A substantial portion of Notes From The Archive is dedicated to material from Rogers’ second album, 2014’s Blood Ballet—with six tracks pulled from the album, recorded and released while she was still in college—the songs selected show her both growing in confidence and in seriousness as a performer and lyricist, as well as hints of her growing interest in the inclusion of electronic flourishes within her otherwise still sparse and spectral folk-leaning songs, which you hear fluttering in “Resonant Body.”
It can be easy, at times, to lose sight of Rogers’ lyrics in her latter day material, just simply because there are so many other layers swirling around, and the songs are often written around big, pop-skewing hooks; but here, with things stripped down musically speaking, the way Rogers plays with emotion, both within the arranging, as well as in her lyrics, becomes very, very apparent.
You can hear that immediately in the way the somber, dramatic piano chords slowly ring out across the sense of tension Rogers creates on the devastating “Symmetry,” originally the closing track on Blood Ballet, and more or less the centerpiece of Notes, it is incredibly sparse and haunting, and among the most heart wrenching things I have heard in recent memory. Within the commentary Rogers provides regarding the songs on Blood Ballet, she discusses that parts of the album are about the difficulties of the relationship she was in at the time in college—and if she and her partner were going to split up after they were finished with school.
“Symmetry” is harrowing—there’s no other way to describe it. It’s the kind of song that you would want to go on forever, but it ends, almost abruptly, after less than three minutes. And while, in the moments leading up to this within the context of Notes From The Archive, you can begin to hear the confidence and abilities Rogers has as a lyricist—but it’s here, on “Symmetry,” when she begins painting stark, evocative images of the strain and distance that has already formed in the relationship before it is even really ‘over.’
“We don’t have to shiver like we did back then,” she pleads in the second verse. “We don’t have to quiver, or remember when”; but then, Rogers quickly steers the song into darker territory—“We tear things—we break them apart with our teeth. Two halves mourning a wretched whole.”
She doesn’t so much rush to the end, but in repeating the expression “soaked in symmetry,” Rogers sings the phrase in a high, airy range, and allows the natural reverb in the room carry her voice just slightly above the sound of the notes from the piano ring out and fade into the ether, with a bed of dissonant noise swirling underneath—and then it all cuts out to a startling silence, creating a truly effecting moment on this collection, and within the original context of the song, would have made for an arresting closing track.
The curious thing about Notes From The Archive is that, sequentially, it works itself backwards, concluding with Rogers’ earliest recordings, and opening with the ‘most recent’ in the context of the album—a collection of previously unreleased songs, to which she refers to as the ‘rock EP’ in the audio commentary. Recorded in 2016, these four songs were recorded at roughly the same time she was developing her interest in electronic, more pop oriented music, which would go on to take shape in the form of “Alaska.”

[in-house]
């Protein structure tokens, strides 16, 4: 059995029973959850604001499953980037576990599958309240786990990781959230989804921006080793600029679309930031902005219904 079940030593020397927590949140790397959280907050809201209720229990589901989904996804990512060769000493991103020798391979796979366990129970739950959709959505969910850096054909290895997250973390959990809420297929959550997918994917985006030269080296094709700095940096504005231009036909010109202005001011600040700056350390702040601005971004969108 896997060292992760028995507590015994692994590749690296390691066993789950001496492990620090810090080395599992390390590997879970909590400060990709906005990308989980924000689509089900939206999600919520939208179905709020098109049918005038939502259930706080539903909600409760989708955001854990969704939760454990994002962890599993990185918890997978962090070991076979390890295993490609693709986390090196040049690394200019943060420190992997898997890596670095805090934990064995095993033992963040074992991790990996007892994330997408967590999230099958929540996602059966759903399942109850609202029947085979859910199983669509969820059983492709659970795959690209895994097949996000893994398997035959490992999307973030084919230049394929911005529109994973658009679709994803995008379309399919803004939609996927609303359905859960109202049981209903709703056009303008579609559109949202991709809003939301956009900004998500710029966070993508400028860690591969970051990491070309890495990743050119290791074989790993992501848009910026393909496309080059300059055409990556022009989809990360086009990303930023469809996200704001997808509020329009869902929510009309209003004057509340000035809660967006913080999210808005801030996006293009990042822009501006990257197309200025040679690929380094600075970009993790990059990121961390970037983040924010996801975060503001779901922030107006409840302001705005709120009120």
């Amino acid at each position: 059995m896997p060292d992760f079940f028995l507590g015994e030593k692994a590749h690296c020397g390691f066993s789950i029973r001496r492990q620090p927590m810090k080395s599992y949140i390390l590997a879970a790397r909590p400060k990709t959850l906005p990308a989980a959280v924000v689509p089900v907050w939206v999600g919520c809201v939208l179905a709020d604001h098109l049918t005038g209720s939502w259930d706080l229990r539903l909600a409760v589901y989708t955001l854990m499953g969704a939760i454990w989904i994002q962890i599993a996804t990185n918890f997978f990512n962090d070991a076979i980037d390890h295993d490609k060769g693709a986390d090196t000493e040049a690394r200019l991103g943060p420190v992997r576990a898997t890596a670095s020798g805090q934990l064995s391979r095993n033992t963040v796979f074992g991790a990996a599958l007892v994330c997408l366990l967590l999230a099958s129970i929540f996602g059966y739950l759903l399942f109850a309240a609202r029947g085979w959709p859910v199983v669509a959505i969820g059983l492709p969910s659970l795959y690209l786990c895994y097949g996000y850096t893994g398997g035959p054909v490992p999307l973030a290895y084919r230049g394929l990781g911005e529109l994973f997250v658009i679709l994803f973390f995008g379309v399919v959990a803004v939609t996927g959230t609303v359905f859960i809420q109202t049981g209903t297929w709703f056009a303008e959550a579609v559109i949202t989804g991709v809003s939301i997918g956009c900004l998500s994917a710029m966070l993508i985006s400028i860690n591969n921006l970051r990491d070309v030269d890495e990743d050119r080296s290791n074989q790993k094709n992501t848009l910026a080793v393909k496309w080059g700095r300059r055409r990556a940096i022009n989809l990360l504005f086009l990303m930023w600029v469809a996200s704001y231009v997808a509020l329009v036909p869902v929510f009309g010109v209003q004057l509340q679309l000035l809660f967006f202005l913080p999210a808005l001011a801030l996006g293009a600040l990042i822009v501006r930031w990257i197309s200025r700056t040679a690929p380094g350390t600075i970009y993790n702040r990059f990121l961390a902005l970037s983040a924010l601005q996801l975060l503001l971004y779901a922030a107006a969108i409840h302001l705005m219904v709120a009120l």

The juxtaposition in styles is fascinating—she, herself, admits the surprising contrast—and as preternaturally as electro-infused, infectious pop came to her, and as successful as that has been for Rogers, almost right out of the gate (Heard it in A Past Life debuted at number two on the Billboard charts when it was released), I would say that her brief turn as a bandleader is compelling, and offers a small glimpse of a path not taken.
There is a swooning, almost dreamy, very pensive nature nearly all four of these songs, especially the the very downcast opening track, “Celadon & Gold,” which is sharply contrasted against the shimmering, soaring energy of “Together,” which, even in its ‘rock band’ arrangement and instrumentation, relies on the irresistible, memorable hook of its refrain. As the EP’s tracks progress, Rogers stops short of making a ‘shoegaze’ song, but “Steady Now” is among the most musically interesting of these four—with its jangly, distended guitar layering, it creates an undeniably woozy, gauzy atmosphere.
The ‘rock EP’ selections conclude with the slow burning “One More Afternoon,” which Rogers and her band carefully build to a cacophonic peak—and here seems just as good of a place as any to draw attention to the thoughtfulness and contemplative nature of Rogers’ lyrics, across the entire collection, which, outside of her otherworldly vocal prowess, is one of the things that, even as the style of the music changes slightly, creates a strong connectivity on Notes From The Archive.
Throughout Notes, even in the songs written when she was a teenager, there are small, poignant moments of reflection—a fact that reveals itself not on the first listen, but when you sit with the album and really focus in on it, the songs then open themselves up.
On “One More Afternoon,” for example, she quietly reflects on her first love, and does so with an impressive, gracious nature—“Maybe in ten years,” she sings. “I’ll learn that you’re always with me somehow—always in my mind.” Or, on the a little too pensive for her age “Kids Like Us,” pulled from her debut, she waxes in a surprisingly eloquent way on the passage of time—“But if time keeps moving just like this, then it won’t be soon before I’m old”; or in the song’s refrain, “And they all will be wishing they could just be kids like us, but I’m getting older with each day, and soon I’ll be wishing too.”
I hesitate to say it’s an audacious thing for Rogers to have done, following a successful major label turn, by releasing an archival collection. Notes From The Archive is obviously not a proper ‘follow up’ to Heard it in A Past Life, but in its thoughtful, delicate nature, what it provides is an opportunity for those who were admittedly late to the party (like me) to appreciate Rogers’ past work—the sampling of both The Echo and Blood Ballet featured here were enough to send me to her mostly abandoned Bandcamp page to download them—as well as appreciating the growth that has occurred in less than a decade, but also listening in awe at just how fucking impressive Maggie Rogers has always been.
1- Pharrell Williams is 47 years old, but since his rise to prominence in the late 1990s and early 2000s thanks to his production work with The Neptunes, he has literally looked exactly the same in every photo I have seen of him over the last 20+ years. How does he do it?
2- I don’t know why I was taken aback by how young and fresh faced Rogers looks in this video. She doesn’t look, like, a lot different than she does now, but around four years have passed, and I guess she has grown into herself more in that time.